Published: May 23, 2018 By

Gia Voelzt in lab

CU Boulder professor and HHMI investigator Gia Voeltz. Credit: Patrick Campbell/CU Boulder

Flip open an intro-to-biology textbook and you’ll likely find a cartoon image of the basic cell structure, with its kidney-bean shaped, round and oblong organs—called organelles—spread out with unique roles and little contact with each other.

Thanks to Gia Voeltz, that outdated image is beginning to change.

In recent years, her research has fundamentally altered the way scientists understand the machinery of life’s most basic unit, redrawing the cellular map and igniting a new field that could lead to new therapies for neurodegenerative diseases.

To reward that outside-the-box thinking, the philanthropic Howard Hughes Medical Institute (HHMI) this week named the mother-of-two as one of its newest investigators, granting her $8 million over seven years to take her research wherever it may lead.

“I am thrilled,” said Voeltz, a professor of molecular, cellular, and developmental biology (MCDB) at CU Boulder. “This means I can do projects that are longer-term and a little bit risky. That’s important. To ask new questions you need time.”

Raised in Binghamton, New York, Voeltz originally aimed to be a medical doctor. But as an undergraduate biology major at the University of California, Santa Cruz, she quickly gravitated toward research.

“The lab is a very social environment—almost like a family,” she said from the fourth-floor lab where she strives to create a similar feel with her own students.

After studying RNA under Joan Steitz at Yale University she landed at CU Boulder, where she shifted her focus to basic cell biology. Using state-of-the-art imaging technology, which enabled her team to take real-time video of the inner-workings of live cells, she began to see things that contradicted that classic cartoon image.

“I would argue that the cell is misrepresented in this picture,” she said.

Changing the way we think about a cell

Classic image of a cell

The classic image of a cell shows organelles as distinct, with little communication.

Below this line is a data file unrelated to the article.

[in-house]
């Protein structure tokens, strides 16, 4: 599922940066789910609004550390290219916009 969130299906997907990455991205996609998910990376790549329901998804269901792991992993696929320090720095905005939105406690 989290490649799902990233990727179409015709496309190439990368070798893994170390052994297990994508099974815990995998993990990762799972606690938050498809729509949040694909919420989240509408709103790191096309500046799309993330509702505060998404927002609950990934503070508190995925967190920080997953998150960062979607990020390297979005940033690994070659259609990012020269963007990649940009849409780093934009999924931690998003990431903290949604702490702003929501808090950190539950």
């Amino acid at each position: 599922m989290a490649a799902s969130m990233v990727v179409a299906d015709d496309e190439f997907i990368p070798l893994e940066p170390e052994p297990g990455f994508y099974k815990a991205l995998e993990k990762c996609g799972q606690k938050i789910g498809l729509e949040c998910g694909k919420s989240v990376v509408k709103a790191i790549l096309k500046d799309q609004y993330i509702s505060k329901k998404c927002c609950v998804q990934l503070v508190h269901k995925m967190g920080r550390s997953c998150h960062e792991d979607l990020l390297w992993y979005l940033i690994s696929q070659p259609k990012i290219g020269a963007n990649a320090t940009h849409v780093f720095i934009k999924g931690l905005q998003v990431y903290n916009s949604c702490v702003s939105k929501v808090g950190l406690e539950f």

In it, the endoplasmic reticulum (ER)—long billed as the fat and protein factory of the cell—resembles a stack of pancakes, distinct and separate from the kidney-shaped mitochondria and round endosomes.

In reality, her lab discovered, the ER is more like a lacey, vibrating coral, spread out across the cell membrane with organelles clinging to it “like ornaments on a tree.”

“Instead of having isolated organelles in the cell, you have them all tethered to and communicating through the ER,” she explains. “Everyone thought they knew what the ER did, but it turns out it does a lot more than we thought.”

What happens at the places where the ornaments hang on the tree?

In one paradigm-shifting paper published in Science in 2011, her team showed that the ER—by clamping down on the organs of the cell—actually influences their shape.

That’s important, because misshapen mitochondria (the cell’s energy factories) or endosomes (which regulate cell growth) can lead to disease, she said.

“There are a lot of neurodegenerative diseases out there, like Alzheimer’s, Parkinson’s and ALS, which have no treatments. By better understanding what happens at these contact points maybe we can identify a new range of drug targets that companies haven’t thought of before.”

An honor that rewards risk-taking

Established in 1987, the HHMI Investigator Program aims to fund “people, not projects,” taking on investigators as long-term employees (while they remain on their home campus) rather than funding grants for singular projects.

Endoplasmic reticulum

New imaging reveals organelles, in red and blue, are intertwined with the ER, promoting communication across the cell.

“We selected these scientists because they know how to ask hard and interesting questions with skill and intellectual courage,” said David Clapham, HHMI’s vice president and chief scientific officer. “We believe they have the potential to make big breakthroughs over time.”

Voeltz is one of 19 to be named as a new HHMI investigator, out of 675 applicants. In the last decade, HHMI scientists have won eight Nobel Prizes.

Four other CU Boulder scientists—including Nobel winning-chemist Thomas Cech, biologists Min Han and Karolin Luger, and biochemist Roy Parker—are already HHMI investigators.

Going forward, Voeltz intends to study how the ER may play a role in neurodegenerative health and also why viruses tend to hide in the ER.

For now, she and her students are celebrating.

“I have great students and postdocs and I am extremely impressed with what we have been able to accomplish at a public university,” she said, noting that now their photos are showing up in the textbooks. “I am just really proud of my lab.”